Officials expect four-phased infrastructure upgrades to wrap up between 2030-2040

First phase of $26M Cass-White Road improvement project nears completion

By JAMES SWIFT
Posted 10/17/20

With the opening of a new alignment over the weekend, the first phase of a $26 million Cass-White Road improvement project is on the cusp of completion.“A few years ago, we undertook the …

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Officials expect four-phased infrastructure upgrades to wrap up between 2030-2040

First phase of $26M Cass-White Road improvement project nears completion

Posted
With the opening of a new alignment over the weekend, the first phase of a $26 million Cass-White Road improvement project is on the cusp of completion.
 
“A few years ago, we undertook the improvement of Cass-White on the east end where it connects to U.S. 411,” said Cartersville-Bartow Metropolitan Planning Organization (MPO) Transportation Planner Tom Sills. “Its primary goal is eliminating an at-grade railroad crossing, which would make it safer for the school traffic that has to attend Cass High and White Elementary.”
 
That project, Sills said, took a little over two years to construct. The total price tag came out to about $8.6 million, of which $6.24 million was funded via SPLOST dollars and the remaining $2.36 million culled from a grant under the State Road and Tollway Authority’s Georgia Transportation Infrastructure Bank program.
 
“Now we’ve got an alignment that provides a little more access to 411 and will in the future, provide much more access,” Sills said. “And it will generally just assist in what we expect to see in the way of freight traffic along Cass-White Road as it tries to reach the inland port located in Murray County, also on U.S. 411.”
 
At this point, however, Sills said it is difficult to predict what the overall impact on safety and traffic flow will be on the corridor.
 
“Basically, we’re just setting up a different route for the traffic for it to get to where it needs to go,” he said. “What we’re anticipating is future traffic — as anybody who’s been up and down Cass-White Road in the recent past has seen, there is a lot of building going on for future industrial projects.”
 
The ultimate goal, Sills said, is to completely four-lane Cass-White Road from its intersections with Interstate 75 and Highway 411.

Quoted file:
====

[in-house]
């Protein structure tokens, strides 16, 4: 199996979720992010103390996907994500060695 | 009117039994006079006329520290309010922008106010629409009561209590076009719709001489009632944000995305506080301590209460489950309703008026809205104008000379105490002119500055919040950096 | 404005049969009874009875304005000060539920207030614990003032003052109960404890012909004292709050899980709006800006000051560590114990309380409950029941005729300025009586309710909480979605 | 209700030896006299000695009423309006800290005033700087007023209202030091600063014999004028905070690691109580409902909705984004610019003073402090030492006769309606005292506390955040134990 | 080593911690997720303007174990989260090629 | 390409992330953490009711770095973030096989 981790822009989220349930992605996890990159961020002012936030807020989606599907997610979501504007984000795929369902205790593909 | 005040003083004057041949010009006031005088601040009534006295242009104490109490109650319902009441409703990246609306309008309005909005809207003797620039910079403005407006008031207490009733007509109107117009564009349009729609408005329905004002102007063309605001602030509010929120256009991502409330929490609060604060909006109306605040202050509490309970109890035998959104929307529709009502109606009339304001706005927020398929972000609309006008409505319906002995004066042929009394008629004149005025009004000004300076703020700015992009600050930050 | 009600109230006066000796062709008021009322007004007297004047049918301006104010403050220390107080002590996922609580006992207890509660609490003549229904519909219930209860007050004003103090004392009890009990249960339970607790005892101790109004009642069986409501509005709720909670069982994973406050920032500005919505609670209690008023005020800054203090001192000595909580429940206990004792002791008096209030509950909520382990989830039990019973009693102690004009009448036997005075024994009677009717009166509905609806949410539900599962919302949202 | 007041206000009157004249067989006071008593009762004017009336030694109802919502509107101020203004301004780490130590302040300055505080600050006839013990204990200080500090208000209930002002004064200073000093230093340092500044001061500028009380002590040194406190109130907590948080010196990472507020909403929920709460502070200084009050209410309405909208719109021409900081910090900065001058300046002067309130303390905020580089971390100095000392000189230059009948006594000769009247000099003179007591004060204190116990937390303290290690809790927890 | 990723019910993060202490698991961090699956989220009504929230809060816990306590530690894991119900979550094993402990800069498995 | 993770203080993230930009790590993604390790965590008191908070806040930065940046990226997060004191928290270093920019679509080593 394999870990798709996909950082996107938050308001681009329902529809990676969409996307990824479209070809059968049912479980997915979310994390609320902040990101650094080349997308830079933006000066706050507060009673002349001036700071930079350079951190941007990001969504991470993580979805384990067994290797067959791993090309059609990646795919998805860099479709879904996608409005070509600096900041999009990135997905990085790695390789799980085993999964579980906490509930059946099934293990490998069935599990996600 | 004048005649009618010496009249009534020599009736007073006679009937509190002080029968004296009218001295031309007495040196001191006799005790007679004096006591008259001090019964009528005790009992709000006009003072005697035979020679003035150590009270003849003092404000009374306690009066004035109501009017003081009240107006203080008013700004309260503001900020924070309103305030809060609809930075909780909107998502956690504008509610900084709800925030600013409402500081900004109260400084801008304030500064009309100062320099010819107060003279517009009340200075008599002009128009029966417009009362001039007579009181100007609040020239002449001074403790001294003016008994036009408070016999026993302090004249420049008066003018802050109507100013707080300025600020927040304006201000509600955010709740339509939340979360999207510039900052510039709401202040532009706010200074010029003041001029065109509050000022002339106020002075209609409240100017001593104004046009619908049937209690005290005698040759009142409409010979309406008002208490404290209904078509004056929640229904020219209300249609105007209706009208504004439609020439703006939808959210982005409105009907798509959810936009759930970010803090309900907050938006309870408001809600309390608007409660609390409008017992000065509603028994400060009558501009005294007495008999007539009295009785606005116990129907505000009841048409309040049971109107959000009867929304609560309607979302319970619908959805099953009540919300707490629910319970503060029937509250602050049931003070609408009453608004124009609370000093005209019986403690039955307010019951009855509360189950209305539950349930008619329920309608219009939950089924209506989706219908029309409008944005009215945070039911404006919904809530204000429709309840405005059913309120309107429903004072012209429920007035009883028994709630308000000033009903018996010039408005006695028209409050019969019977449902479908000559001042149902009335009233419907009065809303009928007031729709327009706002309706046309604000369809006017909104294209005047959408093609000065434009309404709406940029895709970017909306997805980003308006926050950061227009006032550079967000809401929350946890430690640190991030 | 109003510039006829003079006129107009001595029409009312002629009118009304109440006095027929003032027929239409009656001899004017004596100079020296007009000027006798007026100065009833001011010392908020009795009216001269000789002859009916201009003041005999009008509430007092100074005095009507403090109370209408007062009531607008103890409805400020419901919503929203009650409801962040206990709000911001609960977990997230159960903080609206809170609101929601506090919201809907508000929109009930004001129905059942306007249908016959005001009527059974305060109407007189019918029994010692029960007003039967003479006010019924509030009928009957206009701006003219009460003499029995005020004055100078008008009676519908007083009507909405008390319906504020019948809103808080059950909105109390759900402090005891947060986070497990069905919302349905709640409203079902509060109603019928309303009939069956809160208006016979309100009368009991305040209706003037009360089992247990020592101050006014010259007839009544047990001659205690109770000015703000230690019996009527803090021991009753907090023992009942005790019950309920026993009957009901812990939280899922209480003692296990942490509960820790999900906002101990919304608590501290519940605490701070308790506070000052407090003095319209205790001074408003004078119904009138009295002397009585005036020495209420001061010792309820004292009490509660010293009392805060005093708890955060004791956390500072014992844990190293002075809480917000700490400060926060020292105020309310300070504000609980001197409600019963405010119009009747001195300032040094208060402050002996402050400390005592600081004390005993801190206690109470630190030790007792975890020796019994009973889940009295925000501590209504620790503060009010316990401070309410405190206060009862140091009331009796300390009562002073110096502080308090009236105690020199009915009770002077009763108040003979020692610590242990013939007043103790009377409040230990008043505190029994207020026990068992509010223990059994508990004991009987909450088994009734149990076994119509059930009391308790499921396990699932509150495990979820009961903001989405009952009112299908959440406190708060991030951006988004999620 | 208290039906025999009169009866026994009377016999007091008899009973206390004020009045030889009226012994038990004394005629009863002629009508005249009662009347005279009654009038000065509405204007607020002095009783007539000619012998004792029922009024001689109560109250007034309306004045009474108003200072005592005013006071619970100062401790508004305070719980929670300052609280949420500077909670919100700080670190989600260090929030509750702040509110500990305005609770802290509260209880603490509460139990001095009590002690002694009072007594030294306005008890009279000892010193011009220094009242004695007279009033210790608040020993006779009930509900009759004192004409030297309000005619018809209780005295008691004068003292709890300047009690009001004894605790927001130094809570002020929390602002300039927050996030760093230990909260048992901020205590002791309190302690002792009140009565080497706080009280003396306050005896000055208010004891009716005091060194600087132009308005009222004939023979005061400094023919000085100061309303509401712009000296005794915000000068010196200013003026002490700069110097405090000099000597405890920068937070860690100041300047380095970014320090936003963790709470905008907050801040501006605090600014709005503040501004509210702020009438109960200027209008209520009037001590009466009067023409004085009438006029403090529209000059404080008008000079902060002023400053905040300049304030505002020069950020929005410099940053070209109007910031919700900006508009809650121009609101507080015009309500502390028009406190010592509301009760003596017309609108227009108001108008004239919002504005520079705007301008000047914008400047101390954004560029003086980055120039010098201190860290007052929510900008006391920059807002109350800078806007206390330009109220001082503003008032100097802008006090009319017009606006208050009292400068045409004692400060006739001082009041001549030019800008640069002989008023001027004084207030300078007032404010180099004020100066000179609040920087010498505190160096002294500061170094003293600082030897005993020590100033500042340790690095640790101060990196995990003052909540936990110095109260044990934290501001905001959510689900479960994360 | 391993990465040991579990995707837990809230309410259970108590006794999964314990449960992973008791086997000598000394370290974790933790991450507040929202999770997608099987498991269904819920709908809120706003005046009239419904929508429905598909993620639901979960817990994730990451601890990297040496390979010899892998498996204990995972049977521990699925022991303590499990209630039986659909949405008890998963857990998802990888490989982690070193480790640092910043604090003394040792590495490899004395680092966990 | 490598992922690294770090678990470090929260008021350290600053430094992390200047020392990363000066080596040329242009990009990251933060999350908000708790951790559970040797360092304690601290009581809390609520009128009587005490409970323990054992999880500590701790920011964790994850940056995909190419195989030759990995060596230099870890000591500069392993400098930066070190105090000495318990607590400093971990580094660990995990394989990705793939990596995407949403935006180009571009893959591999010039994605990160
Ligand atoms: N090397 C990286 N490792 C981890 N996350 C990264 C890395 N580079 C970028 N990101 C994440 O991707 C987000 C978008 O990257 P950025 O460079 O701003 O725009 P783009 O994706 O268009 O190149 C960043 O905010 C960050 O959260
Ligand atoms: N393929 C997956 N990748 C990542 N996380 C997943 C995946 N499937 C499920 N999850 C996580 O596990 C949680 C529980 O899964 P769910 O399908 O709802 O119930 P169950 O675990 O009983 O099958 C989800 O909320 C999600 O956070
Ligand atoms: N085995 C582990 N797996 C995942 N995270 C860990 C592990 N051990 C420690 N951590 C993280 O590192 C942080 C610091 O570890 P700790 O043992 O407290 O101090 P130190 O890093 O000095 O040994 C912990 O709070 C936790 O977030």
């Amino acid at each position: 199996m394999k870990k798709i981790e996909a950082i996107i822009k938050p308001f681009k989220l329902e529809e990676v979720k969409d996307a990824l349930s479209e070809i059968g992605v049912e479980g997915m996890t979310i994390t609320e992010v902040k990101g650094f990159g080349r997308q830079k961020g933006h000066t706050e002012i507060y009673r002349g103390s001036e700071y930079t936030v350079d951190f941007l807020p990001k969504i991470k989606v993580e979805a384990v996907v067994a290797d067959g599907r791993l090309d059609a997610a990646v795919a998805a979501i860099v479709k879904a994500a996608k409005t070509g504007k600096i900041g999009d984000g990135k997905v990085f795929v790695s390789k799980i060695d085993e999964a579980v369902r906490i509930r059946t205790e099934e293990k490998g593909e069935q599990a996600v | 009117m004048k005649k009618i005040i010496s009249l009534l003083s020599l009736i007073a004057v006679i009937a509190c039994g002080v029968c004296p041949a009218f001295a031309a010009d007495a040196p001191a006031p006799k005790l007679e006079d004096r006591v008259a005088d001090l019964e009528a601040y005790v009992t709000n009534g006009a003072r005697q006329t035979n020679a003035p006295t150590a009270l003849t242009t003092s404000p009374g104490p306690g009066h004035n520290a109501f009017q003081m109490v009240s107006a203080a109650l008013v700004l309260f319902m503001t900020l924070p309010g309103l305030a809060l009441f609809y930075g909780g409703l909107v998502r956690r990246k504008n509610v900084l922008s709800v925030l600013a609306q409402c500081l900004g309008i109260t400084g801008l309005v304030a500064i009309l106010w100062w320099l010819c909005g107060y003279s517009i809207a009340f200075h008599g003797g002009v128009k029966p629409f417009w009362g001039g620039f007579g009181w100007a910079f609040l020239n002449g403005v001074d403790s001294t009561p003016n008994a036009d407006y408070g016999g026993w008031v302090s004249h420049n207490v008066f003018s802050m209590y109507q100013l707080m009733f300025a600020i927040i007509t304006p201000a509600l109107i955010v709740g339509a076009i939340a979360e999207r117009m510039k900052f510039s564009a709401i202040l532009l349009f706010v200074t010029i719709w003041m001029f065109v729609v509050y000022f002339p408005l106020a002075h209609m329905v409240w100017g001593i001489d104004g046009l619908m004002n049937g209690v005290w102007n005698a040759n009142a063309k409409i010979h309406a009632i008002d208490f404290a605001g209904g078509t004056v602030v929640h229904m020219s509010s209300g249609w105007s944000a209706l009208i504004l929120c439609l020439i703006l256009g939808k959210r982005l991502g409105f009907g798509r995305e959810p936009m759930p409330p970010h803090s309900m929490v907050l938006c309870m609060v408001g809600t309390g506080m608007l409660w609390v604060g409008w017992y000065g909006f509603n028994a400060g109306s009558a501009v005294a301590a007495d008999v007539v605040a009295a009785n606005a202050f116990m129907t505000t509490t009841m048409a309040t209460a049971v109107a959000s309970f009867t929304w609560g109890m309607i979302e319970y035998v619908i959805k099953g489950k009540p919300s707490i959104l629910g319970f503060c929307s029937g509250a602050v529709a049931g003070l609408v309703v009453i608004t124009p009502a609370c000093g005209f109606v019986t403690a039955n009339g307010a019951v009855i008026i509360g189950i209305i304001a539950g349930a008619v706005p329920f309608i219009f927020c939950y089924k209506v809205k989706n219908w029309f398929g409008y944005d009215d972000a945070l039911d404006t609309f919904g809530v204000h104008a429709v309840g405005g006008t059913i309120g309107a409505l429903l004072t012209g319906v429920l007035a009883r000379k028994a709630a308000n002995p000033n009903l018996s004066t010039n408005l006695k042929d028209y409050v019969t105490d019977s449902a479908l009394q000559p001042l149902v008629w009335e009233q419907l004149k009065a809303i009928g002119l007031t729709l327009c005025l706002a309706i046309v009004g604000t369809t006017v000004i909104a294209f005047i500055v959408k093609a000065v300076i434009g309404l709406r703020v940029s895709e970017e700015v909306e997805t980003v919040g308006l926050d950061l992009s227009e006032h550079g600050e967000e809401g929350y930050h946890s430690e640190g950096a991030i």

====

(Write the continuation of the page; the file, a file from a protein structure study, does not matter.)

“Phase II is actually in engineering now and that would result in the widening of Cass-White from I-75 over to Great Valley Parkway and Highland 75 industrial park,” he said. 
 
Currently tabbed at about $3.9 million, he said he anticipates that phase starting construction in 2025.
 
Sills said phase III — estimated at $6.7 million — would entail improvements on the opposite side of I-75, near the Loloi and Chick-fil-A Supply, LLC facilities. 
 
“We have two other projects that may actually get folded into one where we would connect the improvement made on Great Valley to the improvements there at the roundabout there we did at Colonel Way,” he said. “The other project was all the way from Great Valley out to 411, with a four-lane.”
 
In total, Sills said the County projects the entire infrastructure improvement project costing about $26 million. He said he anticipates the complete Cass-White Road upgrades wrapping up sometime between 2030-2040.
 
Sills said the local government certainly wants to see Cass-White Road tie into the proposed Rome-Cartersville Development Corridor (RCDC), a massive project that would create a new route connecting U.S. 411 to I-75. 
 
The Georgia Department of Transportation currently estimates construction costs on the RCDC project at $105.6 million.
 
“It takes a lot of the freight traffic out of downtown Cartersville, which I think everybody would appreciate,” Sills said. “It would also take out a lot of the thru-traffic at Main Street … so there may be other opportunities for what Main Street could become for the community.”
 
Ultimately, he said the intent of the infrastructure improvement plan along Cass-White Road is to ensure the corridor is well-prepared for heavier truck volumes in the years ahead.
 
“We’re just trying to figure out a way to get the freight traffic that we know is coming to the area,” he said, “with a minimal amount of disruption to our everyday lives as possible.”